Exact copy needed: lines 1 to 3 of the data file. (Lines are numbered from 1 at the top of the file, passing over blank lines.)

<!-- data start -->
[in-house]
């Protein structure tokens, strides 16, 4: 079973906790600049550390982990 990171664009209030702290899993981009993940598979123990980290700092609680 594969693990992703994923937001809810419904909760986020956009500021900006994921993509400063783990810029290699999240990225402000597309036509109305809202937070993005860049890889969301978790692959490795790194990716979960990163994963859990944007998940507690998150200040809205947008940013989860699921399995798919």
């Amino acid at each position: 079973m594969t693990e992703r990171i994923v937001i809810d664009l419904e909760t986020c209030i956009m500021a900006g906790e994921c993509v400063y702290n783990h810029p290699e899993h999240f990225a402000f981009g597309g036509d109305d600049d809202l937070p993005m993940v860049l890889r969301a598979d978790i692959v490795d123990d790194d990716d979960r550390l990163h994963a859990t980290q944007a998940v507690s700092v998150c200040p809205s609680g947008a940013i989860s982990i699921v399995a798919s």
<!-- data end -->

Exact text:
[in-house]
């Protein structure tokens, strides 16, 4: 079973906790600049550390982990 990171664009209030702290899993981009993940598979123990980290700092609680 594969693990992703994923937001809810419904909760986020956009500021900006994921993509400063783990810029290699999240990225402000597309036509109305809202937070993005860049890889969301978790692959490795790194990716979960990163994963859990944007998940507690998150200040809205947008940013989860699921399995798919």
């Amino acid at each position: 079973m594969t693990e992703r990171i994923v937001i809810d664009l419904e909760t986020c209030i956009m500021a900006g906790e994921c993509v400063y702290n783990h810029p290699e899993h999240f990225a402000f981009g597309g036509d109305d600049d809202l937070p993005m993940v860049l890889r969301a598979d978790i692959v490795d123990d790194d990716d979960r550390l990163h994963a859990t980290q944007a998940v507690s700092v998150c200040p809205s609680g947008a940013i989860s982990i699921v399995a798919s």